Noble Group shareholders back rescue plan as Brough to exit

Image courtesy of Noble Group

(Bloomberg) — Noble Group Ltd.’s shareholders have endured years of torment as a default, billions in losses, and allegations of improper accounting pushed the commodity trader to the brink. After a 90-minute meeting Monday, they backed the company’s bid to salvage itself.

The $3.5 billion debt-for-equity restructuring, which will hand control to senior creditors, was approved by 99.96 percent of votes cast at a special general meeting in Singapore, according to figures from the company. Before the session, the trader had said about a third of its shareholders, including founder Richard Elman, were already committed to the rescue.

The vote will enable Noble — which has consistently rejected criticism of its accounts — to press on with the deal’s final stages. The plan to create a “New Noble” had been the subject of a heated dispute between Chairman Paul Brough and shareholder Goldilocks Investment Co. before its terms were amended and the two forged an agreement after facing off in court. The trader still faces opposition from foe Iceberg Research, which wants to halt the deal.

The plan to create a “New Noble”.

“We are now moving into the final phase of the restructuring,” Brough told investors before the vote. The board has fulfilled a commitment to avoid insolvency, said the restructuring specialist, who previously worked on the liquidation of Lehman Brothers’ assets in Asia. In the case of insolvency at Noble, there’d be “no proceeds left for shareholders, big or small,” he said.

‘Near-death’ experience

The restructuring had been arduous and expensive, according to Brough, who said while the trader has good prospects now, it came close to collapse. Last summer, there was a “near-death” experience when Brough thought the company was just a phone call away from insolvency, he said.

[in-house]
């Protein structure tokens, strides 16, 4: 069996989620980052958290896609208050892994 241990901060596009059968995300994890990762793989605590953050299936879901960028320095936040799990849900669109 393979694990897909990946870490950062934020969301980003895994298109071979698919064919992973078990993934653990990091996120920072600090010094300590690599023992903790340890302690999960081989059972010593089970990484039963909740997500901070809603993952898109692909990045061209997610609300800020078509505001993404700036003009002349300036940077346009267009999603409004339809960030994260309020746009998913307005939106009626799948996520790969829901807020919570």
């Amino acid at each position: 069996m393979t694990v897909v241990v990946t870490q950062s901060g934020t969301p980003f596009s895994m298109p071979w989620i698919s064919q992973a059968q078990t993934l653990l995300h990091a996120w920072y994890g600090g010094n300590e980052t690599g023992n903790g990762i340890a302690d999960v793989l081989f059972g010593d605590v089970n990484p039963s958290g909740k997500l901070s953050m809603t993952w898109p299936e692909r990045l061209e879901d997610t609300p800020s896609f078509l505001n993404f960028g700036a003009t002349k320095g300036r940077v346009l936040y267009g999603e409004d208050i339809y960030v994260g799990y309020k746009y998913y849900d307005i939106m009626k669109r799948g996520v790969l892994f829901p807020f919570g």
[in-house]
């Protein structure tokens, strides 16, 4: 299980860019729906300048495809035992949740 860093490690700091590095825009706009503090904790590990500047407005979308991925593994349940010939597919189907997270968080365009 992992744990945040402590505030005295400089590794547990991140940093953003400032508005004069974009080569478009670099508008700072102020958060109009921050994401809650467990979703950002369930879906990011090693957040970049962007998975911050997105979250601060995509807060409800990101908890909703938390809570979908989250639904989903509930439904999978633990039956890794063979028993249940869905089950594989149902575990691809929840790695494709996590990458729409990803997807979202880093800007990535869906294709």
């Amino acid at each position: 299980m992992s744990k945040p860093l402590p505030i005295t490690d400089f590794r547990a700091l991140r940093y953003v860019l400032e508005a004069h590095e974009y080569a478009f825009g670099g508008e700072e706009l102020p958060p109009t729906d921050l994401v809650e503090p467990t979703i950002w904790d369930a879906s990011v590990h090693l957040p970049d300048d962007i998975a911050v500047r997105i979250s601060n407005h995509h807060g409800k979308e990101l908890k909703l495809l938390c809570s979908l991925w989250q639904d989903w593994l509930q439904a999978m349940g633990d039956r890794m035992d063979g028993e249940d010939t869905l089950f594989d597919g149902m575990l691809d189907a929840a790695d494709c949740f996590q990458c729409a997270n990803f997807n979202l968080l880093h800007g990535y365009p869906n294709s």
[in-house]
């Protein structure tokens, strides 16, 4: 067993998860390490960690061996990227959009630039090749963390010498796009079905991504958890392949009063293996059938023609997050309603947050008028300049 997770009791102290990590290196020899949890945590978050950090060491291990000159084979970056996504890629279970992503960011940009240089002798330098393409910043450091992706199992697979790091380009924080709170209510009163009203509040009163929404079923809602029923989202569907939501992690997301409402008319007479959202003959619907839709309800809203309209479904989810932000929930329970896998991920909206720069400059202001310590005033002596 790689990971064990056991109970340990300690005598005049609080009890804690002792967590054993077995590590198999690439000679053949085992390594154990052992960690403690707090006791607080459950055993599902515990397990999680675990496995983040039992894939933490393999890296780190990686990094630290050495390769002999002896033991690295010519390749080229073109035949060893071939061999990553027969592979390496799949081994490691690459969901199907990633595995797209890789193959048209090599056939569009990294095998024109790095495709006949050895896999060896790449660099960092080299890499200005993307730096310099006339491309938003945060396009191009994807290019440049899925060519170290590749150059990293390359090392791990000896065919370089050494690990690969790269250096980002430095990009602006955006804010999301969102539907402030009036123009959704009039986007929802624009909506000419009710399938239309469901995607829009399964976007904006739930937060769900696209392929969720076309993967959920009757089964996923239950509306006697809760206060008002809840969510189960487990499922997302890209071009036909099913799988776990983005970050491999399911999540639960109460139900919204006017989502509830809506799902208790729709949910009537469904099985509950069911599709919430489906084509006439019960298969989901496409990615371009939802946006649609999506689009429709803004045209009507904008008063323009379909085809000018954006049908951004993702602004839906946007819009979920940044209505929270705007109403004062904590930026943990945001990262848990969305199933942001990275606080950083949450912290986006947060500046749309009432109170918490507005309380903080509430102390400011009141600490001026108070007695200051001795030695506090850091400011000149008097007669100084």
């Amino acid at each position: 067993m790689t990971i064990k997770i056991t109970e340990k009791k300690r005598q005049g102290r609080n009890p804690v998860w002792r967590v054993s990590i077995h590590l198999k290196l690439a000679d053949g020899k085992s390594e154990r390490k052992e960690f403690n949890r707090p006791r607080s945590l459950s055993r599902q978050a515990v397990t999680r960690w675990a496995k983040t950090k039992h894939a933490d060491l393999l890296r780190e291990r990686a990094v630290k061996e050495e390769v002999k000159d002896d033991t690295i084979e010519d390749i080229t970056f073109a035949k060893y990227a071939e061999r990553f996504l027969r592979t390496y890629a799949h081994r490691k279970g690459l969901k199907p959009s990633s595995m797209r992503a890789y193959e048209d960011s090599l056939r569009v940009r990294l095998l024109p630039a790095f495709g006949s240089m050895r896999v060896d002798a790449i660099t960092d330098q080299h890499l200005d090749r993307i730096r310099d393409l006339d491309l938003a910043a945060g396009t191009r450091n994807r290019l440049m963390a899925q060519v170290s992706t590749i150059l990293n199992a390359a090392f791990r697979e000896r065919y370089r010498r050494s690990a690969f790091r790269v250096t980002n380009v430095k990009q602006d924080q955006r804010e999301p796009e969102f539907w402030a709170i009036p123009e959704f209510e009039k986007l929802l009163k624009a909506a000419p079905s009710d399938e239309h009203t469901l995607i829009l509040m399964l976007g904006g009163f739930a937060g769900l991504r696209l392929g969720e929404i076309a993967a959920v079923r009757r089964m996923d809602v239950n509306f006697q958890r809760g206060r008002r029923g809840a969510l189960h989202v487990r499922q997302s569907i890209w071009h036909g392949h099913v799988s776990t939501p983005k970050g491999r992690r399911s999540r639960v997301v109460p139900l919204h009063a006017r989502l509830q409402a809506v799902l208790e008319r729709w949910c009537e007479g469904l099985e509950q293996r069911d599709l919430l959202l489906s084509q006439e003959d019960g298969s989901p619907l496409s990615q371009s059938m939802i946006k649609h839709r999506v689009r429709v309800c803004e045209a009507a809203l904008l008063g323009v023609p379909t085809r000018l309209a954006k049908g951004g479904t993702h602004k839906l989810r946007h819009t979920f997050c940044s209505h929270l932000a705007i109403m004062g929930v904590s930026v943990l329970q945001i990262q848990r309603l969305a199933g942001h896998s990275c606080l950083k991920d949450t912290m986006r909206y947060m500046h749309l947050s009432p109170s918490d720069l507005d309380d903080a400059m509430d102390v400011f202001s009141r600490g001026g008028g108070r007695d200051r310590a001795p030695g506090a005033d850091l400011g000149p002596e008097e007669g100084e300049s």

Under the plan endorsed by shareholders, 70 percent of the equity in a new company will go to senior creditors, 10 percent to management, and the remainder will be held by existing stockholders. The debt burden will be halved. To survive the crisis, the company has sold off assets in a retreat to its Asian roots that leaves it focused on coal, liquefied natural gas and freight.

The debt burden will be halved.

There are more steps to come before the deal is effective including a formal green light from creditors, and approval from the courts for the revamp. The first of those appears to be a given as Noble has said more than 86 percent of senior creditors already back the rescue. At the SGM, Brough said should the vote pass, the restructuring should be complete in two to three months.

Critic Iceberg Research, led by former Noble employee Arnaud Vagner, is planning to press on with its fight. Vagner is trying to organize a fresh legal challenge to the restructuring, and said last week the effort was making “good progress.” On Monday, Iceberg said: “A few law firms are working on these actions at the moment and we will make announcements soon.”

In the run-up to the SGM, the trader said top shareholder Elman won’t take up his position as an executive director in the new company for personal reasons.

Noble Group shares were suspended on Monday. They last traded at 14.9 Singapore cents, and have declined more than 60 percent over the past 12 months, cutting the trader’s market value to $145 million. At its height, Noble Group’s capitalization was almost $12 billion.

At the SGM, Brough signaled he’ll be moving on, and reaffirmed that plan in comments to reporters. “Once this restructuring is completed, we need a chairman with deep industry knowledge,” he said in response to a shareholder’s question. The company expects to announce a new chairman before the restructuring is completed, and the successful candidate will likely come from outside, he said.

It didn’t all go Noble’s way on Monday. In an annual general meeting that followed the SGM, shareholders voted against a resolution that would allow directors to award shares to management under one of the company’s performance plans. While it’s unlikely to have a major impact on the company, the vote highlights investors’ dissatisfaction with management remuneration, which has been a bone of contention throughout the restructuring process.

(By Krystal Chia)